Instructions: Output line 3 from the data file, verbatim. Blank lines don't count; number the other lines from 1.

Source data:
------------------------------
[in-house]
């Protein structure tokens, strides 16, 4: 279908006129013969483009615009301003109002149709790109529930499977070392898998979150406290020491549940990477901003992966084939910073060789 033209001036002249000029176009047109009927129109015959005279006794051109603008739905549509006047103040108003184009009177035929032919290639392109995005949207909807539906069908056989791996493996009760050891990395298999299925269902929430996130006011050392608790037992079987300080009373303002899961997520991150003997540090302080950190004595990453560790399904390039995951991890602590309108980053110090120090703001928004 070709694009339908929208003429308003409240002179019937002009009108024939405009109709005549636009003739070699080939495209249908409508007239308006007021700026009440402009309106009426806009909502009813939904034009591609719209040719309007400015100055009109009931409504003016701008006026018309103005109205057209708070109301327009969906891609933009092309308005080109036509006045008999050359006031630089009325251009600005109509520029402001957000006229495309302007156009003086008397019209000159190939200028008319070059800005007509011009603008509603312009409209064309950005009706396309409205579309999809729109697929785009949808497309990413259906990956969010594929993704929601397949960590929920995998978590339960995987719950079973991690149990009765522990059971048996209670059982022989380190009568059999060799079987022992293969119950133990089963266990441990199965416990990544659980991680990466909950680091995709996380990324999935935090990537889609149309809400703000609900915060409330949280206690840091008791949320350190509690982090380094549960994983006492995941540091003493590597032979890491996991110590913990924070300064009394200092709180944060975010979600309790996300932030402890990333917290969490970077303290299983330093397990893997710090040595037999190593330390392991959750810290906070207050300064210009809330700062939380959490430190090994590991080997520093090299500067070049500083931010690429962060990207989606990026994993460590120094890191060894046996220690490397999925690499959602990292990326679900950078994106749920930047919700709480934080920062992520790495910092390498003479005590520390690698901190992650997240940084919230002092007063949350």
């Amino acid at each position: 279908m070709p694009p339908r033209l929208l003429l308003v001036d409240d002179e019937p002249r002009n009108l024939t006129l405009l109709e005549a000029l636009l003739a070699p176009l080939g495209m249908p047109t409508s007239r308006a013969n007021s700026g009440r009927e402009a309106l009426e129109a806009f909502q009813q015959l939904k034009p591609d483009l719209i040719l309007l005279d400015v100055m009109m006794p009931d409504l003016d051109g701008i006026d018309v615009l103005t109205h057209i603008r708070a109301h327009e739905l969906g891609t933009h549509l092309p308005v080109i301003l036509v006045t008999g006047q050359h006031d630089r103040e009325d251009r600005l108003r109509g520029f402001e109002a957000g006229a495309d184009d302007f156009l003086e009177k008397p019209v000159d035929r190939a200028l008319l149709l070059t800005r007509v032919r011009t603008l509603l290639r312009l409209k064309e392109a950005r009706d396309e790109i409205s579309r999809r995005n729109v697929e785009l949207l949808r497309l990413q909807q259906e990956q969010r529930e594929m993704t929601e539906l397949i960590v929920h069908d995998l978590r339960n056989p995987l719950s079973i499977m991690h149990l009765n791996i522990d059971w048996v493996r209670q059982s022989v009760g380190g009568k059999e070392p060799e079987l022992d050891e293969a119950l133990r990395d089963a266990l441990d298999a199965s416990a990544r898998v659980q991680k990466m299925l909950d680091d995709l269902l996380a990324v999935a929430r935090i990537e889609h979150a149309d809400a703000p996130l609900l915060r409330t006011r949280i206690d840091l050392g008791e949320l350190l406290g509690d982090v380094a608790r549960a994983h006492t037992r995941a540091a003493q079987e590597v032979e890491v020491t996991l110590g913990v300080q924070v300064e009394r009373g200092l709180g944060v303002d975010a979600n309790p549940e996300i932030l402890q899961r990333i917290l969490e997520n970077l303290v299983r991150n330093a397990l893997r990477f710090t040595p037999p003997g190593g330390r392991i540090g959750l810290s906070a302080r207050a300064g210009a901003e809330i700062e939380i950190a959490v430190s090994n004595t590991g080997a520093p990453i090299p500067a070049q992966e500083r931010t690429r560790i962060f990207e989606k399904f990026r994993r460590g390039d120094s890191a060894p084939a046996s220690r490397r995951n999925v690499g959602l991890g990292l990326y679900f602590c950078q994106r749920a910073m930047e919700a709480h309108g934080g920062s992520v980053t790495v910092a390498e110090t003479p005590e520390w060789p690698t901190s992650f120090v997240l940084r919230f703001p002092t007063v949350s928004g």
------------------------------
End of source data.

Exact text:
């Amino acid at each position: 279908m070709p694009p339908r033209l929208l003429l308003v001036d409240d002179e019937p002249r002009n009108l024939t006129l405009l109709e005549a000029l636009l003739a070699p176009l080939g495209m249908p047109t409508s007239r308006a013969n007021s700026g009440r009927e402009a309106l009426e129109a806009f909502q009813q015959l939904k034009p591609d483009l719209i040719l309007l005279d400015v100055m009109m006794p009931d409504l003016d051109g701008i006026d018309v615009l103005t109205h057209i603008r708070a109301h327009e739905l969906g891609t933009h549509l092309p308005v080109i301003l036509v006045t008999g006047q050359h006031d630089r103040e009325d251009r600005l108003r109509g520029f402001e109002a957000g006229a495309d184009d302007f156009l003086e009177k008397p019209v000159d035929r190939a200028l008319l149709l070059t800005r007509v032919r011009t603008l509603l290639r312009l409209k064309e392109a950005r009706d396309e790109i409205s579309r999809r995005n729109v697929e785009l949207l949808r497309l990413q909807q259906e990956q969010r529930e594929m993704t929601e539906l397949i960590v929920h069908d995998l978590r339960n056989p995987l719950s079973i499977m991690h149990l009765n791996i522990d059971w048996v493996r209670q059982s022989v009760g380190g009568k059999e070392p060799e079987l022992d050891e293969a119950l133990r990395d089963a266990l441990d298999a199965s416990a990544r898998v659980q991680k990466m299925l909950d680091d995709l269902l996380a990324v999935a929430r935090i990537e889609h979150a149309d809400a703000p996130l609900l915060r409330t006011r949280i206690d840091l050392g008791e949320l350190l406290g509690d982090v380094a608790r549960a994983h006492t037992r995941a540091a003493q079987e590597v032979e890491v020491t996991l110590g913990v300080q924070v300064e009394r009373g200092l709180g944060v303002d975010a979600n309790p549940e996300i932030l402890q899961r990333i917290l969490e997520n970077l303290v299983r991150n330093a397990l893997r990477f710090t040595p037999p003997g190593g330390r392991i540090g959750l810290s906070a302080r207050a300064g210009a901003e809330i700062e939380i950190a959490v430190s090994n004595t590991g080997a520093p990453i090299p500067a070049q992966e500083r931010t690429r560790i962060f990207e989606k399904f990026r994993r460590g390039d120094s890191a060894p084939a046996s220690r490397r995951n999925v690499g959602l991890g990292l990326y679900f602590c950078q994106r749920a910073m930047e919700a709480h309108g934080g920062s992520v980053t790495v910092a390498e110090t003479p005590e520390w060789p690698t901190s992650f120090v997240l940084r919230f703001p002092t007063v949350s928004g």